- Meanwhile, husband turns out to be physically, emotionally and/or sexually abusive. Thanks to a social conspiracy of silence, she lacks a framework for the abuse, and assumes the abuse is somehow her fault, and won’t be visited on any kids they have, so she has a child or two with him.
- Then he starts abusing the kids, of course, because abusers will abuse anybody. But she’s only just figuring this out.
- She threatens to leave, and either he gives her the beating of a lifetime, or he threatens to get custody of the kids if she leaves. Maybe by now he’s also turned her family against her, since the predisposition to believe stories that women are crazy often trumps the urge to defend one’s kin, especially when that kin is female, and hey, we all know what they’re like. (This is where the woman from a family that values her has a big advantage. Many families – even arguably functional, loving ones – simply don’t rate daughters as highly as sons, and these women can expect to be blamed by their own family for letting that lovely son-in-law get away.)
- So she waits, doing the best she can to protect her kids and suffering through whatever torture he doles out, until the kids are old enough to leave without him being able to stop them. In the meantime, she may try to get a job or some schooling, but he’ll know what that means and most likely stop it or sabotage it. Or her hours at the job or school may simply give him time alone with the kids, which is a terrifying prospect. (The link is to a series of articles on Dolores Claiborne. If you want a 2+ hour crash course in really understanding how few options women have in protecting both themselves and their kids from domestic violence, I can’t recommend it highly enough.)
- Then she leaves, if he lets her (see the “beating of a lifetime” link: the overwhelming majority of domestic violence happens when you try to leave), and finds herself an “unskilled” forty- or fifty-something woman in a job market that’s firmly entrenched in ageism, sexism and prejudice against workers without traditional employment histories.
- Meanwhile, her ex-husband is well-employed, thanks to all her free labor that helped him pay off college loans and get on with those promotions, so he can afford divorce attorneys and endless court battles, and she cannot.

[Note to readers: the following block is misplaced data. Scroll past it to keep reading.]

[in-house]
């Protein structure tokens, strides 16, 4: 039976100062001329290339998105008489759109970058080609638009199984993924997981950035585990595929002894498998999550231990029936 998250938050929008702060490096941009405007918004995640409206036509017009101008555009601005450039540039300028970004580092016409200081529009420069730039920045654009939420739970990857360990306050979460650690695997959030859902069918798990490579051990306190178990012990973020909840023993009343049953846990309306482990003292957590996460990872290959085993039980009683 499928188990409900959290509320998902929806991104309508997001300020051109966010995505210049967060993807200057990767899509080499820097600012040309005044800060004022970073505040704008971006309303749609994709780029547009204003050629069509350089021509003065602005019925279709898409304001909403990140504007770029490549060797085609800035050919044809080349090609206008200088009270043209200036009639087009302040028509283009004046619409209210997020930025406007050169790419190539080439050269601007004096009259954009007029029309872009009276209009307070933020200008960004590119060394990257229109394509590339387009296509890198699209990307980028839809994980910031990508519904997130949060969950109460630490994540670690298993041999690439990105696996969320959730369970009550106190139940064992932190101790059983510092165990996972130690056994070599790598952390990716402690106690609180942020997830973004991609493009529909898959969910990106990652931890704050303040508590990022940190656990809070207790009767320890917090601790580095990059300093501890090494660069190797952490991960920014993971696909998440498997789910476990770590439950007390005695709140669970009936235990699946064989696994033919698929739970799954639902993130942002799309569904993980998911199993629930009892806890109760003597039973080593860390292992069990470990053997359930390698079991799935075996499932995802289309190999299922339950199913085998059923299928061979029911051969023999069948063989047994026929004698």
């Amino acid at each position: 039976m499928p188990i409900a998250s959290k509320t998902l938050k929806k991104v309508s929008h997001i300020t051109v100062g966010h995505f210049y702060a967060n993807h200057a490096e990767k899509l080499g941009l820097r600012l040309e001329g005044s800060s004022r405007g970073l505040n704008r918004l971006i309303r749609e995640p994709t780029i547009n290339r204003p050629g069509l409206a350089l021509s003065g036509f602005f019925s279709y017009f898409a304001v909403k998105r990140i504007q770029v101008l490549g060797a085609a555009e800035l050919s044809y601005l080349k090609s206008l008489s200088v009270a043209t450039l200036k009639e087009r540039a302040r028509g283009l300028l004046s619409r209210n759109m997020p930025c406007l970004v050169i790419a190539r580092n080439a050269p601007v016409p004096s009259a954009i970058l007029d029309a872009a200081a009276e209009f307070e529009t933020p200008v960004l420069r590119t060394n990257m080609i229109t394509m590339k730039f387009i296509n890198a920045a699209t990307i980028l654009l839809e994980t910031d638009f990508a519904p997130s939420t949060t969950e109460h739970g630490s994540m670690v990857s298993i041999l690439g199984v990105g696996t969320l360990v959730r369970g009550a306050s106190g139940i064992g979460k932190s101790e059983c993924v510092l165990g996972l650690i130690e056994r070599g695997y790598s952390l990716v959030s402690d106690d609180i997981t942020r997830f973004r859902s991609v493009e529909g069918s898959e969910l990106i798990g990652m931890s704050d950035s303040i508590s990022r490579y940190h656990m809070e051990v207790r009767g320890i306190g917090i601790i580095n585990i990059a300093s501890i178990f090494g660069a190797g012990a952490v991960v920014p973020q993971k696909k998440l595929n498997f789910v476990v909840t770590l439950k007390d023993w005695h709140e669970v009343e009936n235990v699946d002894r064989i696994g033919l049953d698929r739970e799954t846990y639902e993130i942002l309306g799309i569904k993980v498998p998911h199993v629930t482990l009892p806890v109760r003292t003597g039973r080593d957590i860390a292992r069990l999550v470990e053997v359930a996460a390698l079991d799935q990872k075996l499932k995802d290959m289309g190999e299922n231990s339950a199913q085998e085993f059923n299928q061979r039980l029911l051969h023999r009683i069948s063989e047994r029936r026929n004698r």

And heaven forbid the abuse gets bad enough for her to feel she must leave before the kids are adults. He’ll almost surely get custody of the hostages (oops, I mean “kids”) because it’s not true that judges are biased toward women: judges are biased toward narcisissts, like everyone else in this society. Emotionless and conscience-free, narcissists stand there looking sad and wronged, unable to understand the venom coming from their spouse, and portraying him or her as mentally unstable because s/he is exhibiting emotions and self-doubt, like a psychologically healthy person who’s been exhaustively mistreated. Judges, like the rest of us, are taught to mistake functionality for healthy psychology, and no one is more functional than a narcissist who has no attachments or morals to get in the way of his functioning.
By the way, there’s a third solution to help with these problems: educate judges and social services personnel on how to recognize an abuser. This isn’t the place to get into detail about it, but abused kids often develop these skills instinctively. It’s very easy to recognize a narcissist once you’ve been taught what to look for. And sadly, you can safely assume that no narcissist genuinely loves anybody, because the inability to see others as anything but tools is part of the disorder.
So, I’ve stated the problem. I’ve offered three practical solutions to make it better. But by all means, just keep whining about how hard the menz have it.